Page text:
Is A Reverse Mortgage Right For You?

From The Blog

7 March 2023

Is a Reverse Mortgage Right For You?

Is a Reverse Mortgage Right For You?

Published by CTV News Online Edition March 2, 2023 10:06 a.m. EST

Written by Tom Yun, writer


Reverse mortgages are seeing a surge in popularity as more Canadians seek to age in place and supplement their income amid the ongoing affordability crisis.

HomeEquity Bank, Canada’s largest reverse mortgage provider, reported that in 2022, it had issued over $1 billion dollars in reverse mortgages, which is up 30 per cent from 2021.

“A lot of people who are retired fall into a position where they’re house rich and cash poor. So especially if they don’t have any sort of defined pension plan or if they haven’t invested heavily in RRSP… that’s when a reverse mortgage comes in handy,” Toronto-based mortgage broker Mary Sialtsis told CTV’s Your Morning on Thursday.

Sialtsis says the rise in Canadians seeking reverse mortgages is unsurprising, especially after the horror stories coming out of long-term care homes with COVID-19.

“A lot of seniors are rethinking their plans about aging in place rather than going into retirement facilities,” she told CTV’s Your Morning on Thursday. “Some of them do need help with assistance while they’re living, and they can’t afford it. So a reverse mortgage is a great option.”


Reverse mortgages operate similarly to a home equity line of credit. Canadians 55 or older who own their home can borrow against home equity to supplement their pension earnings, while being able to continue living in their own home.

“I have several clients that have used it, who are retired and they don’t have private pensions. So they’re only earning CPP, and OAS which really doesn’t give them a lot of money,” Sialtsis said. “They want to kind of supplement their lifestyles, so they’ll take a reverse mortgage.”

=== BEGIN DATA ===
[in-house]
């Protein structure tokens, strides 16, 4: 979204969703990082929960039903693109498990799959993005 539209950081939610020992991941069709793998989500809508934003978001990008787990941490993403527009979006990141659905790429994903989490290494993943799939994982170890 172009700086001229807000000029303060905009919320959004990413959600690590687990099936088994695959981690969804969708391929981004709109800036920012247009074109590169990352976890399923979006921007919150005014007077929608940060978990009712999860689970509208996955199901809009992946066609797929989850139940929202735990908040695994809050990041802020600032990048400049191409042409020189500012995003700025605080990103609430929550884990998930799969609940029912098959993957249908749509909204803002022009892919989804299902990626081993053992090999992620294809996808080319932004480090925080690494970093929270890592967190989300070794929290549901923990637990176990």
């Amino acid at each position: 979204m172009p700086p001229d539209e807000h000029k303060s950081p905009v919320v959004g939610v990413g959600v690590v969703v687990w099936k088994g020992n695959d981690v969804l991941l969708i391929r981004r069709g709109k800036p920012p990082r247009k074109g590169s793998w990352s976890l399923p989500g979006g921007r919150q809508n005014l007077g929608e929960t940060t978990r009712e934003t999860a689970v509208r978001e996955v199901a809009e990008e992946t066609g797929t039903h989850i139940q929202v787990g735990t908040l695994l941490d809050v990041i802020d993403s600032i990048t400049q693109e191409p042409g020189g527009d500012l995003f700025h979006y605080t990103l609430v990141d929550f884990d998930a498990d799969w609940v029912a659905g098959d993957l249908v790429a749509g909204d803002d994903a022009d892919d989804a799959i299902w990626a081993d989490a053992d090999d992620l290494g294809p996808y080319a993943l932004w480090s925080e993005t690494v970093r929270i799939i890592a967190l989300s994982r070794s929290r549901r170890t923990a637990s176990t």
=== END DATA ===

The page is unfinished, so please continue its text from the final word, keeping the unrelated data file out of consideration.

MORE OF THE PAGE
Unlike typical mortgages or lines of credit, reverse mortgage recipients don’t need to pay back funds until both homeowners die, move or sell the house.

Even if one homeowner moves to a retirement facility, the other can continue to live in their home and receive the reverse mortgage. If both homeowners die, their estate would have to pay back the mortgage within 180 days, which is typically done by selling the house.


There are also limits as to how much you can borrow against your home.

Is a Reverse Mortgage Right For You?

“The most you can borrow against the value of your home is 55 per cent. What’s important to note is that the percentage that you can borrow from the home is based on how old you are. So somebody who is 57 might only be able to access about 20 per cent of the value of the home,” Sialtsis explained.

But no matter how much you borrow against your home, you will never lose ownership of your home with a reverse mortgage.

“The owners never lose ownership of the home. That is key. They always stayed the home owners and it is simply a mortgage that they’re getting,” said Sialtsis.


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